Other birds included 140+ Gannet, 41 Fulmar, 62+ Kittiwake, 13 Common Scoter and another probable juvenile Yellow-legged Gull. A Harbour Porpoise surfaced once but there was still no sign of the Bonaparte's Gull.
Despite several efforts I failed to find a BB rarity on patch today, must try harder. A moulting adult Knoton The Salty was the first record of the year for this less than annual visitor, also there on the rising tide a couple of Turnstone, a Whimbrel and an unseasonal Lapwing.
Elsewhere on patch there were five Common Sandpiper and a Greenshank at Passage House but back in Teignmouth there was no sign of the Bonaparte's Gull and very little passing offshore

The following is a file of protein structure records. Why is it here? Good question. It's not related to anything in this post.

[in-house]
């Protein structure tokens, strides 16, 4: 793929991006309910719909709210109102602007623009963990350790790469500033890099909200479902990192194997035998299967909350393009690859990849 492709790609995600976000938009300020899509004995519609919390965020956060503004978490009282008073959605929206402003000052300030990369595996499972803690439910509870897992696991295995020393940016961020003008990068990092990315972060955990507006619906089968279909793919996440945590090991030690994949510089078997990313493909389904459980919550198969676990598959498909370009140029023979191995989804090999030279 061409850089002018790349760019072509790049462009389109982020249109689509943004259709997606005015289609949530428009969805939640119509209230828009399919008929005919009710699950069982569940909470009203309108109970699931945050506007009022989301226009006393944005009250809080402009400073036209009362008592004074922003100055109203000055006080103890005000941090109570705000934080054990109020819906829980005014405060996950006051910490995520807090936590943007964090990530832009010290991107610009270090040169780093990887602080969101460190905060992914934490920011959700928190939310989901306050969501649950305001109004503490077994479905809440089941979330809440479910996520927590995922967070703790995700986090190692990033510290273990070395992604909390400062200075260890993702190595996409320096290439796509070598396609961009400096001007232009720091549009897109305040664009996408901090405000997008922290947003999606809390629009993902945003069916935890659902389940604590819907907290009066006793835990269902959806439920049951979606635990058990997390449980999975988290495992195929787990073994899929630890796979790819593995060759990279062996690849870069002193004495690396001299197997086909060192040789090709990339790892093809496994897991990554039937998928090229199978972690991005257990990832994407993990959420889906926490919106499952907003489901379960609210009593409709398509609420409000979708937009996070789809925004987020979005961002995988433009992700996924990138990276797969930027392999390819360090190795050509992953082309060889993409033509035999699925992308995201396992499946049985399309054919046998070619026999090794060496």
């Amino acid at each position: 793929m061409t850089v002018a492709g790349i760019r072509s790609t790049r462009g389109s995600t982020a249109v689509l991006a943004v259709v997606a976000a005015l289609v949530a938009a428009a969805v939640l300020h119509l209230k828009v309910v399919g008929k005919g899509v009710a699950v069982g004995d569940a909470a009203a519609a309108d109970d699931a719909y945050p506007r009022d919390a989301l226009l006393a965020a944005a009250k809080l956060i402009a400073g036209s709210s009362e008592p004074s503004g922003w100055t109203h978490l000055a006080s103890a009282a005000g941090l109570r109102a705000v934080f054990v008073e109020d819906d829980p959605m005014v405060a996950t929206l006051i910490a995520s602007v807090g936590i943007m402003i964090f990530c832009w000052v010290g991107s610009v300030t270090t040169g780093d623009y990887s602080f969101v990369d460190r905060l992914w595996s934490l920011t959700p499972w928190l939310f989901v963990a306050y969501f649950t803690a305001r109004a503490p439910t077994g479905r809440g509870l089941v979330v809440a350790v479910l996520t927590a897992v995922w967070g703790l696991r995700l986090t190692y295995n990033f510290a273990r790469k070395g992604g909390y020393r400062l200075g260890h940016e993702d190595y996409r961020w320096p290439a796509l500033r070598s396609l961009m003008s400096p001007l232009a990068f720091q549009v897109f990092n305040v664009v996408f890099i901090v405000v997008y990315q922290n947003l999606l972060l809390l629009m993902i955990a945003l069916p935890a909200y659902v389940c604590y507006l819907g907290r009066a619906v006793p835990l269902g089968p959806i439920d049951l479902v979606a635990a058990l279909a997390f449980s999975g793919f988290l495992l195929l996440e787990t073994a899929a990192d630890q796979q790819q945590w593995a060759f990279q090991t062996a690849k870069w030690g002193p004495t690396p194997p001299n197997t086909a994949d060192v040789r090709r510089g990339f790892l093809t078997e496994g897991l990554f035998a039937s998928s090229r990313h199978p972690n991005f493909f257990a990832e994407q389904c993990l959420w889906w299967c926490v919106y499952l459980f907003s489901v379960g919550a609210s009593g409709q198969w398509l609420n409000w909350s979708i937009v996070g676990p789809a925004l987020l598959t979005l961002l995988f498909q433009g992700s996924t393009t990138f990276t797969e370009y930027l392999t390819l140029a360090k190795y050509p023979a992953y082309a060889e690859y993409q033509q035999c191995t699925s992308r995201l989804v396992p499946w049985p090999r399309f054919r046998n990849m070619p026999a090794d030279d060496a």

After what turned into a failed seawatching attempt by myself and Will at Teignmouth this morning, things took a turn for the better as I looked down to find that the Bonaparte's Gull had returned for another winter, perching on the same pipe as I first found it in 2013. It remained in the area for the couple of hours we were there, ranging between the Yacht Club and the groynes north of the pier giving stunningly close views.
Out to sea, the best bits were three Common Terns which flew south, five Common Scoter, a flock of c.20 Whimbrel, and about a dozen each of Gannet and Sandwich Tern.
The next bit of excitement came when Will called an Osprey making it's way north over the pier, circling it's way slowly over our heads and off towards the Exe where it was later picked up at the Warren 15 minutes later.